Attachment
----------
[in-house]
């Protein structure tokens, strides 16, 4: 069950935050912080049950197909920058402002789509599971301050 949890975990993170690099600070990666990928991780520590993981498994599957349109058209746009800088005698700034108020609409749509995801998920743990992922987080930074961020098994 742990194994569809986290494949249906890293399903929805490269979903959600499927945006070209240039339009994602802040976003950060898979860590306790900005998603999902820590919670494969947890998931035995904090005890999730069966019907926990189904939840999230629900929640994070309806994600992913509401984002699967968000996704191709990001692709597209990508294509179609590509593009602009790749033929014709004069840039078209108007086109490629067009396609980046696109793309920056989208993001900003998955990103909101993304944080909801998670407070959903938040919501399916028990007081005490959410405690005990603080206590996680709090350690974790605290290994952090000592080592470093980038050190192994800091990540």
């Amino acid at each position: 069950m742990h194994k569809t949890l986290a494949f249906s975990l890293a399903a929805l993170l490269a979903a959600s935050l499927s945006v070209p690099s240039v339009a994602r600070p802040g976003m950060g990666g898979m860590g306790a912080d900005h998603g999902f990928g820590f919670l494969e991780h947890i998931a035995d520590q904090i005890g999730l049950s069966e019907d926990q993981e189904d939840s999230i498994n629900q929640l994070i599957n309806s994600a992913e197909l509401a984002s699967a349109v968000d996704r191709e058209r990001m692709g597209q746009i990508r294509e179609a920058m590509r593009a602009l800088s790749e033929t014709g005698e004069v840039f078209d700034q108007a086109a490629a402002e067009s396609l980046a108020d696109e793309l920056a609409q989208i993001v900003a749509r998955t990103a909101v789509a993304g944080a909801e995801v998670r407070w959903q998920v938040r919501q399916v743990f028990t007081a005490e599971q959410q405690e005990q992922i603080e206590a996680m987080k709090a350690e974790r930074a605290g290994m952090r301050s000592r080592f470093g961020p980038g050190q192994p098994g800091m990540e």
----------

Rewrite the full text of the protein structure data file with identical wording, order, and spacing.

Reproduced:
[in-house]
């Protein structure tokens, strides 16, 4: 069950935050912080049950197909920058402002789509599971301050 949890975990993170690099600070990666990928991780520590993981498994599957349109058209746009800088005698700034108020609409749509995801998920743990992922987080930074961020098994 742990194994569809986290494949249906890293399903929805490269979903959600499927945006070209240039339009994602802040976003950060898979860590306790900005998603999902820590919670494969947890998931035995904090005890999730069966019907926990189904939840999230629900929640994070309806994600992913509401984002699967968000996704191709990001692709597209990508294509179609590509593009602009790749033929014709004069840039078209108007086109490629067009396609980046696109793309920056989208993001900003998955990103909101993304944080909801998670407070959903938040919501399916028990007081005490959410405690005990603080206590996680709090350690974790605290290994952090000592080592470093980038050190192994800091990540």
């Amino acid at each position: 069950m742990h194994k569809t949890l986290a494949f249906s975990l890293a399903a929805l993170l490269a979903a959600s935050l499927s945006v070209p690099s240039v339009a994602r600070p802040g976003m950060g990666g898979m860590g306790a912080d900005h998603g999902f990928g820590f919670l494969e991780h947890i998931a035995d520590q904090i005890g999730l049950s069966e019907d926990q993981e189904d939840s999230i498994n629900q929640l994070i599957n309806s994600a992913e197909l509401a984002s699967a349109v968000d996704r191709e058209r990001m692709g597209q746009i990508r294509e179609a920058m590509r593009a602009l800088s790749e033929t014709g005698e004069v840039f078209d700034q108007a086109a490629a402002e067009s396609l980046a108020d696109e793309l920056a609409q989208i993001v900003a749509r998955t990103a909101v789509a993304g944080a909801e995801v998670r407070w959903q998920v938040r919501q399916v743990f028990t007081a005490e599971q959410q405690e005990q992922i603080e206590a996680m987080k709090a350690e974790r930074a605290g290994m952090r301050s000592r080592f470093g961020p980038g050190q192994p098994g800091m990540e």